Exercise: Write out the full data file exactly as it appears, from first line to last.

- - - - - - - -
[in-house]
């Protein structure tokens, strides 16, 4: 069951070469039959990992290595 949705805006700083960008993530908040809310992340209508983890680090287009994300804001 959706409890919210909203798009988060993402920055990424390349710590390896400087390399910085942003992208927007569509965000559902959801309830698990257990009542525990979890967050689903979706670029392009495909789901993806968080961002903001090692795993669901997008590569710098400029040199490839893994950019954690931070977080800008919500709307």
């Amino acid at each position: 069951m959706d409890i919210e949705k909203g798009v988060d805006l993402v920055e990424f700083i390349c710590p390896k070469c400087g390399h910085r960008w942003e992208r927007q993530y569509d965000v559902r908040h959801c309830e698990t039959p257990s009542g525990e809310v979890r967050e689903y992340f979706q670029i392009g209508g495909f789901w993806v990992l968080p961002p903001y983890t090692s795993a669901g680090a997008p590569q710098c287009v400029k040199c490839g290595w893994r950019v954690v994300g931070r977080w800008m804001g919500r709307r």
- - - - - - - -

[in-house]
């Protein structure tokens, strides 16, 4: 069951070469039959990992290595 949705805006700083960008993530908040809310992340209508983890680090287009994300804001 959706409890919210909203798009988060993402920055990424390349710590390896400087390399910085942003992208927007569509965000559902959801309830698990257990009542525990979890967050689903979706670029392009495909789901993806968080961002903001090692795993669901997008590569710098400029040199490839893994950019954690931070977080800008919500709307």
């Amino acid at each position: 069951m959706d409890i919210e949705k909203g798009v988060d805006l993402v920055e990424f700083i390349c710590p390896k070469c400087g390399h910085r960008w942003e992208r927007q993530y569509d965000v559902r908040h959801c309830e698990t039959p257990s009542g525990e809310v979890r967050e689903y992340f979706q670029i392009g209508g495909f789901w993806v990992l968080p961002p903001y983890t090692s795993a669901g680090a997008p590569q710098c287009v400029k040199c490839g290595w893994r950019v954690v994300g931070r977080w800008m804001g919500r709307r």